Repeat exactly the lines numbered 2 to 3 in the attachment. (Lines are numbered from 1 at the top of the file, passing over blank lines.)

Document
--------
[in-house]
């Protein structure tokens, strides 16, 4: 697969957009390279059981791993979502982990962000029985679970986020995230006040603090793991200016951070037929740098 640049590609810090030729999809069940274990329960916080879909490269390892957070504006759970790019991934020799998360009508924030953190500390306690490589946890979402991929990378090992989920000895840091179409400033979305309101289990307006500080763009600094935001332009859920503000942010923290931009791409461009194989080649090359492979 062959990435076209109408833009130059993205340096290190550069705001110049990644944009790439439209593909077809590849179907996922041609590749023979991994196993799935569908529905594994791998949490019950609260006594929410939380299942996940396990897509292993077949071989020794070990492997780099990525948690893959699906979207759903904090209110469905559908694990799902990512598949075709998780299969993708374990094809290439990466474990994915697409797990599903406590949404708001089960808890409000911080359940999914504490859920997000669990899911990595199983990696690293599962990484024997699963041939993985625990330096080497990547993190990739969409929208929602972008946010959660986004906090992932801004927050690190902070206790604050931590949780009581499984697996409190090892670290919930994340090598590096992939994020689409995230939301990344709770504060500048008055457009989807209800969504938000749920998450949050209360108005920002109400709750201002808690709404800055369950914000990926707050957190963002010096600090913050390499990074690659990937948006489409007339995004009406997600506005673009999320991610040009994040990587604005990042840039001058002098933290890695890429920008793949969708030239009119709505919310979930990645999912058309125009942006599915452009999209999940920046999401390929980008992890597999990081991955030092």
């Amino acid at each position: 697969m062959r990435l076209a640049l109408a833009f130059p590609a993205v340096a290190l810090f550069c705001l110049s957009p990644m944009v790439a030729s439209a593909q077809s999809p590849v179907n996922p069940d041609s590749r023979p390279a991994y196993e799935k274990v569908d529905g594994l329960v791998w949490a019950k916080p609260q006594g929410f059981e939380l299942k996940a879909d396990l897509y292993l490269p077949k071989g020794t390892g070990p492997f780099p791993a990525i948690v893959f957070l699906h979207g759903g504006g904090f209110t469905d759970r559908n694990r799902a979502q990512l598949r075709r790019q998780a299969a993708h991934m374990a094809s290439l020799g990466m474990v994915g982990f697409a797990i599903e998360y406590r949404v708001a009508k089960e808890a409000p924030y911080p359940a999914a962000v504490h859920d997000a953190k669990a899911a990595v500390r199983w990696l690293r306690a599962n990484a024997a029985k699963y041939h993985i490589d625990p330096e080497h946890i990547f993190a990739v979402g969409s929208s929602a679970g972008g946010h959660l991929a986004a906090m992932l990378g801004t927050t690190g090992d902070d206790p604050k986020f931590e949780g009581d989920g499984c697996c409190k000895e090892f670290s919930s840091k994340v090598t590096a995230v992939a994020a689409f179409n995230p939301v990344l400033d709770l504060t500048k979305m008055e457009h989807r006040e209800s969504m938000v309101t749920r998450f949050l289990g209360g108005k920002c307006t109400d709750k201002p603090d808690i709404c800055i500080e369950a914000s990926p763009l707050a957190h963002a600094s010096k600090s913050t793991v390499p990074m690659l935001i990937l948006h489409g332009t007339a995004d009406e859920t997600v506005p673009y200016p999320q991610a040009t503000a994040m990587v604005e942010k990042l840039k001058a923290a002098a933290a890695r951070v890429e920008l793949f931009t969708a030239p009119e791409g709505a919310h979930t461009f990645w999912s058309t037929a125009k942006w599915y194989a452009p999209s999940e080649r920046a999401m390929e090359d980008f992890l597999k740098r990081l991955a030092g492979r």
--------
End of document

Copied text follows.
């Protein structure tokens, strides 16, 4: 697969957009390279059981791993979502982990962000029985679970986020995230006040603090793991200016951070037929740098 640049590609810090030729999809069940274990329960916080879909490269390892957070504006759970790019991934020799998360009508924030953190500390306690490589946890979402991929990378090992989920000895840091179409400033979305309101289990307006500080763009600094935001332009859920503000942010923290931009791409461009194989080649090359492979 062959990435076209109408833009130059993205340096290190550069705001110049990644944009790439439209593909077809590849179907996922041609590749023979991994196993799935569908529905594994791998949490019950609260006594929410939380299942996940396990897509292993077949071989020794070990492997780099990525948690893959699906979207759903904090209110469905559908694990799902990512598949075709998780299969993708374990094809290439990466474990994915697409797990599903406590949404708001089960808890409000911080359940999914504490859920997000669990899911990595199983990696690293599962990484024997699963041939993985625990330096080497990547993190990739969409929208929602972008946010959660986004906090992932801004927050690190902070206790604050931590949780009581499984697996409190090892670290919930994340090598590096992939994020689409995230939301990344709770504060500048008055457009989807209800969504938000749920998450949050209360108005920002109400709750201002808690709404800055369950914000990926707050957190963002010096600090913050390499990074690659990937948006489409007339995004009406997600506005673009999320991610040009994040990587604005990042840039001058002098933290890695890429920008793949969708030239009119709505919310979930990645999912058309125009942006599915452009999209999940920046999401390929980008992890597999990081991955030092």
């Amino acid at each position: 697969m062959r990435l076209a640049l109408a833009f130059p590609a993205v340096a290190l810090f550069c705001l110049s957009p990644m944009v790439a030729s439209a593909q077809s999809p590849v179907n996922p069940d041609s590749r023979p390279a991994y196993e799935k274990v569908d529905g594994l329960v791998w949490a019950k916080p609260q006594g929410f059981e939380l299942k996940a879909d396990l897509y292993l490269p077949k071989g020794t390892g070990p492997f780099p791993a990525i948690v893959f957070l699906h979207g759903g504006g904090f209110t469905d759970r559908n694990r799902a979502q990512l598949r075709r790019q998780a299969a993708h991934m374990a094809s290439l020799g990466m474990v994915g982990f697409a797990i599903e998360y406590r949404v708001a009508k089960e808890a409000p924030y911080p359940a999914a962000v504490h859920d997000a953190k669990a899911a990595v500390r199983w990696l690293r306690a599962n990484a024997a029985k699963y041939h993985i490589d625990p330096e080497h946890i990547f993190a990739v979402g969409s929208s929602a679970g972008g946010h959660l991929a986004a906090m992932l990378g801004t927050t690190g090992d902070d206790p604050k986020f931590e949780g009581d989920g499984c697996c409190k000895e090892f670290s919930s840091k994340v090598t590096a995230v992939a994020a689409f179409n995230p939301v990344l400033d709770l504060t500048k979305m008055e457009h989807r006040e209800s969504m938000v309101t749920r998450f949050l289990g209360g108005k920002c307006t109400d709750k201002p603090d808690i709404c800055i500080e369950a914000s990926p763009l707050a957190h963002a600094s010096k600090s913050t793991v390499p990074m690659l935001i990937l948006h489409g332009t007339a995004d009406e859920t997600v506005p673009y200016p999320q991610a040009t503000a994040m990587v604005e942010k990042l840039k001058a923290a002098a933290a890695r951070v890429e920008l793949f931009t969708a030239p009119e791409g709505a919310h979930t461009f990645w999912s058309t037929a125009k942006w599915y194989a452009p999209s999940e080649r920046a999401m390929e090359d980008f992890l597999k740098r990081l991955a030092g492979r």